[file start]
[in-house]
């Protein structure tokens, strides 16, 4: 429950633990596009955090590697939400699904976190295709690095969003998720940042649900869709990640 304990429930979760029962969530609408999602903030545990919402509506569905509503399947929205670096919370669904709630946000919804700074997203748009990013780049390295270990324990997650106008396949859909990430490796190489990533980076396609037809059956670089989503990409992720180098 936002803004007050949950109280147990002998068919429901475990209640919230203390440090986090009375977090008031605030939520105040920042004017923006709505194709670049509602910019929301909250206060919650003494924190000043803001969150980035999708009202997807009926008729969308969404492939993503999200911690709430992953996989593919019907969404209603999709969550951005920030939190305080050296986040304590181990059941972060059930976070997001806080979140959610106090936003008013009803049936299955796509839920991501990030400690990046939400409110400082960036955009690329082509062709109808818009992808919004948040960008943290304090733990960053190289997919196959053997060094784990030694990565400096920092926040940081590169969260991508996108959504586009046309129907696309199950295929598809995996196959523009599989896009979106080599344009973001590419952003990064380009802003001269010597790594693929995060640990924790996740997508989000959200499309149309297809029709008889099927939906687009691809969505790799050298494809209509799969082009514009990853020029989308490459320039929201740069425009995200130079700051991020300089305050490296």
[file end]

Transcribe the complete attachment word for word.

[in-house]
């Protein structure tokens, strides 16, 4: 429950633990596009955090590697939400699904976190295709690095969003998720940042649900869709990640 304990429930979760029962969530609408999602903030545990919402509506569905509503399947929205670096919370669904709630946000919804700074997203748009990013780049390295270990324990997650106008396949859909990430490796190489990533980076396609037809059956670089989503990409992720180098 936002803004007050949950109280147990002998068919429901475990209640919230203390440090986090009375977090008031605030939520105040920042004017923006709505194709670049509602910019929301909250206060919650003494924190000043803001969150980035999708009202997807009926008729969308969404492939993503999200911690709430992953996989593919019907969404209603999709969550951005920030939190305080050296986040304590181990059941972060059930976070997001806080979140959610106090936003008013009803049936299955796509839920991501990030400690990046939400409110400082960036955009690329082509062709109808818009992808919004948040960008943290304090733990960053190289997919196959053997060094784990030694990565400096920092926040940081590169969260991508996108959504586009046309129907696309199950295929598809995996196959523009599989896009979106080599344009973001590419952003990064380009802003001269010597790594693929995060640990924790996740997508989000959200499309149309297809029709008889099927939906687009691809969505790799050298494809209509799969082009514009990853020029989308490459320039929201740069425009995200130079700051991020300089305050490296």